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BLM Shrinks Sage-Grouse Protections For Energy Leases

Greater sage-grouse populations in Utah and across 11 western states have dropped by nearly 95 percent from historic levels.

The Trump administration has announced plans to roll back protections on sage-grouse habitat across seven western states - including Utah - in order to open up millions of acres to drilling, mining and other resource extraction. 
Conservation groups say the move could unravel years of stakeholder collaboration to keep the iconic bird off the endangered species list.

Ken Rait, project director of The Pew Charitable Trusts' Public Lands Program, says the proposal would eliminate habitat protections on 80 percent of the lands designated under the 2015 plans

"The BLM is choosing to up-end scientifically based, locally supported plans to benefit the energy development industry, for whom four-fifths of the public lands are not enough," says Rait.

The changes would apply to thousands of acres of Bureau of Land Management-managed lands in Utah.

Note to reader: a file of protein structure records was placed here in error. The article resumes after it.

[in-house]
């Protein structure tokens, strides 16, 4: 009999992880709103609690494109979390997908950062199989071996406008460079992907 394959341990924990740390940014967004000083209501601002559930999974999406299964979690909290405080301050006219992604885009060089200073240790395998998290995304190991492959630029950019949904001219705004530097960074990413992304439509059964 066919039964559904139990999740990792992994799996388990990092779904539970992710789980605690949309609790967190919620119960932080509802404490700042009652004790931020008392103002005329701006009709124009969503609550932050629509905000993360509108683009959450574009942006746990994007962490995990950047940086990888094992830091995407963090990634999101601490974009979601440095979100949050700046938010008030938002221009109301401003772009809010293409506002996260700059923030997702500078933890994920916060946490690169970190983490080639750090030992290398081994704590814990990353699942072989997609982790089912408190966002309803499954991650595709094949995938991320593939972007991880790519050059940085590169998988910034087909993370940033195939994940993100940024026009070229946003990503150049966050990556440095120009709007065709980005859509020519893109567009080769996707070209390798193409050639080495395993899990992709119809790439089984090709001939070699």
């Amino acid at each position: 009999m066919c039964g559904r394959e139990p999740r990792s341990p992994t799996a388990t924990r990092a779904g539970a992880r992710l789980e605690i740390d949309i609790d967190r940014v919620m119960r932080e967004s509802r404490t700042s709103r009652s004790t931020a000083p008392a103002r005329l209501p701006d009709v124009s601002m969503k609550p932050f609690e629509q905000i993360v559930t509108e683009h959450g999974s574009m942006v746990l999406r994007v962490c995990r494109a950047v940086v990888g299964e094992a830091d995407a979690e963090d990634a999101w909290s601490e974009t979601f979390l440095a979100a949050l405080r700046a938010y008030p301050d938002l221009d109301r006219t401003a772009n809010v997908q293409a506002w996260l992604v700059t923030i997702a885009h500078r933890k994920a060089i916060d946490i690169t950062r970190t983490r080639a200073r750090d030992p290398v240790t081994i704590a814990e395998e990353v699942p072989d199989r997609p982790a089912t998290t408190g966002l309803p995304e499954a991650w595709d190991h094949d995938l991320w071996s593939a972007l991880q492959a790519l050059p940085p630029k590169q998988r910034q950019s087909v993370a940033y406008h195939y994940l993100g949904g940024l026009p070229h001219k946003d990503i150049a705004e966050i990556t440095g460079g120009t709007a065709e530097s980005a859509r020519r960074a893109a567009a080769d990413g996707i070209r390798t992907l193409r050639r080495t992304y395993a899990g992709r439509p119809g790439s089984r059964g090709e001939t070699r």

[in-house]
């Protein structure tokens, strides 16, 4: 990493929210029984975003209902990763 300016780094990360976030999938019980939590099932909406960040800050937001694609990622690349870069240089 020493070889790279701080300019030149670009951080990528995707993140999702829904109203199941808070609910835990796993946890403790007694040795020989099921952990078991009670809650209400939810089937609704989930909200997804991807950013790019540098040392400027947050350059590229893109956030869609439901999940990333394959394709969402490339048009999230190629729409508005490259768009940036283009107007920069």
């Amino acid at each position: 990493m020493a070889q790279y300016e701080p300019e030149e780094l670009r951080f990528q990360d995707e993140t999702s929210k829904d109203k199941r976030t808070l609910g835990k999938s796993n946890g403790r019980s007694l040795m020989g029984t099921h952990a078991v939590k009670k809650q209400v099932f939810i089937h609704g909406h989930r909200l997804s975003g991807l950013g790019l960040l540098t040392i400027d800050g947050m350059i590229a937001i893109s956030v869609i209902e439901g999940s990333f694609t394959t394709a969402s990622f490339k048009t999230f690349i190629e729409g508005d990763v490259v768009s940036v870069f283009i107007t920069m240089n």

Sage-steppe habitat is not only important for the bird known for its impressive mating dance, but more than 350 other species - including mule deer, elk and pronghorn. The Interior Department says it will continue to protect sage grouse, and that the move comes at the request of states for more flexibility on public lands. 

Matt Holloran, a leading sage-grouse scientist with the firm Operational Conservation, calls the BLM's proposal "a mistake," and believes the decision was made without considering science. He warns the changes could throw away painstaking work to craft a federal plan that balanced development and conservation concerns across 11 million acres of habitat across 11 states.

"It took several years to develop," says Holloran. "From conservation organizations, all the way to industry, livestock producers, agricultural industry, the federal and state governments and local governments, sportsman organizations - everybody came together and developed these plans."

Sage-grouse populations have declined by nearly 95 percent from historic levels.

The BLM published its final Environmental Impact Statements and amendments in the Federal Registry, and will accept public comments through Jan. 8, 2019.